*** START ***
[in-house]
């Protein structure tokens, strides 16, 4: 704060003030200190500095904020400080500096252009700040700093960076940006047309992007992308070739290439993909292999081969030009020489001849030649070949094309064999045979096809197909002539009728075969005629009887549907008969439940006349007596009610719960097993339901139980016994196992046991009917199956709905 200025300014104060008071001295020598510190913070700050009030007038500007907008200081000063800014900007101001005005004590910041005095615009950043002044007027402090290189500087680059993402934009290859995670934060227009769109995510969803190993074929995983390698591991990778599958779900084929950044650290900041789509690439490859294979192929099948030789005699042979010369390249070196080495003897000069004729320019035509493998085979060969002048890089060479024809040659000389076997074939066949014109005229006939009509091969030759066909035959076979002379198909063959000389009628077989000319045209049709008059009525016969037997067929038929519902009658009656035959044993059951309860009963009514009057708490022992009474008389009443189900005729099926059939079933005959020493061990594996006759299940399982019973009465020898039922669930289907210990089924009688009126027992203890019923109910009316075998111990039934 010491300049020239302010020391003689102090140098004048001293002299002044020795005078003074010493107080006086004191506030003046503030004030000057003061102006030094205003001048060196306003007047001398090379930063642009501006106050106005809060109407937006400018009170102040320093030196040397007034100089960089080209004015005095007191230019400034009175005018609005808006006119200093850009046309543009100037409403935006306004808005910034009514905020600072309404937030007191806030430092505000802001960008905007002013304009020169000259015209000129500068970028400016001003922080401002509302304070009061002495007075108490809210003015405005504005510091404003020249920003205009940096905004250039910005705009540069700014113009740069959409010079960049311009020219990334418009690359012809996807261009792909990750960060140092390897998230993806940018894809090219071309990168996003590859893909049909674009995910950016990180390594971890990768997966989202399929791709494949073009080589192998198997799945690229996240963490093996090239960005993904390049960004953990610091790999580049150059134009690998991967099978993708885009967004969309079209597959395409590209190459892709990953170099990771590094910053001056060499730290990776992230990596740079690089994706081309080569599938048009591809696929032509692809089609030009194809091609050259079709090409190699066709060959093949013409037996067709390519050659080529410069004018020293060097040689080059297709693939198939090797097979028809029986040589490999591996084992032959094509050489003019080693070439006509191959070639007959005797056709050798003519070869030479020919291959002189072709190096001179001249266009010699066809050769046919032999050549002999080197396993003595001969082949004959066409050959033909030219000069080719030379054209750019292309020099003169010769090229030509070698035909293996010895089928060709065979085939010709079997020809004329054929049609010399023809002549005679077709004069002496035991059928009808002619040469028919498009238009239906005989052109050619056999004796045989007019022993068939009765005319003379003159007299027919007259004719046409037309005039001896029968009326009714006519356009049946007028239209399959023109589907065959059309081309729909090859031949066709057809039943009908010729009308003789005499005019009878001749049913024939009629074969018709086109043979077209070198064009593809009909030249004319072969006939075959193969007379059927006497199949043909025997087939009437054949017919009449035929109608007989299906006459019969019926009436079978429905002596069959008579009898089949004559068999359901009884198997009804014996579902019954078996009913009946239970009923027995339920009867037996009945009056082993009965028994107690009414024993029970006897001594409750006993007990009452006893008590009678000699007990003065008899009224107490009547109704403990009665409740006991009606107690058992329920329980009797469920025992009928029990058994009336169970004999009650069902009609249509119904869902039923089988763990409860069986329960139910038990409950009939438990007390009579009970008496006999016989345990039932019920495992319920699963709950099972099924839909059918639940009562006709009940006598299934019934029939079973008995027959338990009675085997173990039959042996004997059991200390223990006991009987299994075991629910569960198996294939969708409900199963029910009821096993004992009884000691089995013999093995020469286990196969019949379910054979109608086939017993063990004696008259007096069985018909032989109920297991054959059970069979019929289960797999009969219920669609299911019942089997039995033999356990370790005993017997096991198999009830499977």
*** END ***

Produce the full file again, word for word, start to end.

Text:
[in-house]
């Protein structure tokens, strides 16, 4: 704060003030200190500095904020400080500096252009700040700093960076940006047309992007992308070739290439993909292999081969030009020489001849030649070949094309064999045979096809197909002539009728075969005629009887549907008969439940006349007596009610719960097993339901139980016994196992046991009917199956709905 200025300014104060008071001295020598510190913070700050009030007038500007907008200081000063800014900007101001005005004590910041005095615009950043002044007027402090290189500087680059993402934009290859995670934060227009769109995510969803190993074929995983390698591991990778599958779900084929950044650290900041789509690439490859294979192929099948030789005699042979010369390249070196080495003897000069004729320019035509493998085979060969002048890089060479024809040659000389076997074939066949014109005229006939009509091969030759066909035959076979002379198909063959000389009628077989000319045209049709008059009525016969037997067929038929519902009658009656035959044993059951309860009963009514009057708490022992009474008389009443189900005729099926059939079933005959020493061990594996006759299940399982019973009465020898039922669930289907210990089924009688009126027992203890019923109910009316075998111990039934 010491300049020239302010020391003689102090140098004048001293002299002044020795005078003074010493107080006086004191506030003046503030004030000057003061102006030094205003001048060196306003007047001398090379930063642009501006106050106005809060109407937006400018009170102040320093030196040397007034100089960089080209004015005095007191230019400034009175005018609005808006006119200093850009046309543009100037409403935006306004808005910034009514905020600072309404937030007191806030430092505000802001960008905007002013304009020169000259015209000129500068970028400016001003922080401002509302304070009061002495007075108490809210003015405005504005510091404003020249920003205009940096905004250039910005705009540069700014113009740069959409010079960049311009020219990334418009690359012809996807261009792909990750960060140092390897998230993806940018894809090219071309990168996003590859893909049909674009995910950016990180390594971890990768997966989202399929791709494949073009080589192998198997799945690229996240963490093996090239960005993904390049960004953990610091790999580049150059134009690998991967099978993708885009967004969309079209597959395409590209190459892709990953170099990771590094910053001056060499730290990776992230990596740079690089994706081309080569599938048009591809696929032509692809089609030009194809091609050259079709090409190699066709060959093949013409037996067709390519050659080529410069004018020293060097040689080059297709693939198939090797097979028809029986040589490999591996084992032959094509050489003019080693070439006509191959070639007959005797056709050798003519070869030479020919291959002189072709190096001179001249266009010699066809050769046919032999050549002999080197396993003595001969082949004959066409050959033909030219000069080719030379054209750019292309020099003169010769090229030509070698035909293996010895089928060709065979085939010709079997020809004329054929049609010399023809002549005679077709004069002496035991059928009808002619040469028919498009238009239906005989052109050619056999004796045989007019022993068939009765005319003379003159007299027919007259004719046409037309005039001896029968009326009714006519356009049946007028239209399959023109589907065959059309081309729909090859031949066709057809039943009908010729009308003789005499005019009878001749049913024939009629074969018709086109043979077209070198064009593809009909030249004319072969006939075959193969007379059927006497199949043909025997087939009437054949017919009449035929109608007989299906006459019969019926009436079978429905002596069959008579009898089949004559068999359901009884198997009804014996579902019954078996009913009946239970009923027995339920009867037996009945009056082993009965028994107690009414024993029970006897001594409750006993007990009452006893008590009678000699007990003065008899009224107490009547109704403990009665409740006991009606107690058992329920329980009797469920025992009928029990058994009336169970004999009650069902009609249509119904869902039923089988763990409860069986329960139910038990409950009939438990007390009579009970008496006999016989345990039932019920495992319920699963709950099972099924839909059918639940009562006709009940006598299934019934029939079973008995027959338990009675085997173990039959042996004997059991200390223990006991009987299994075991629910569960198996294939969708409900199963029910009821096993004992009884000691089995013999093995020469286990196969019949379910054979109608086939017993063990004696008259007096069985018909032989109920297991054959059970069979019929289960797999009969219920669609299911019942089997039995033999356990370790005993017997096991198999009830499977």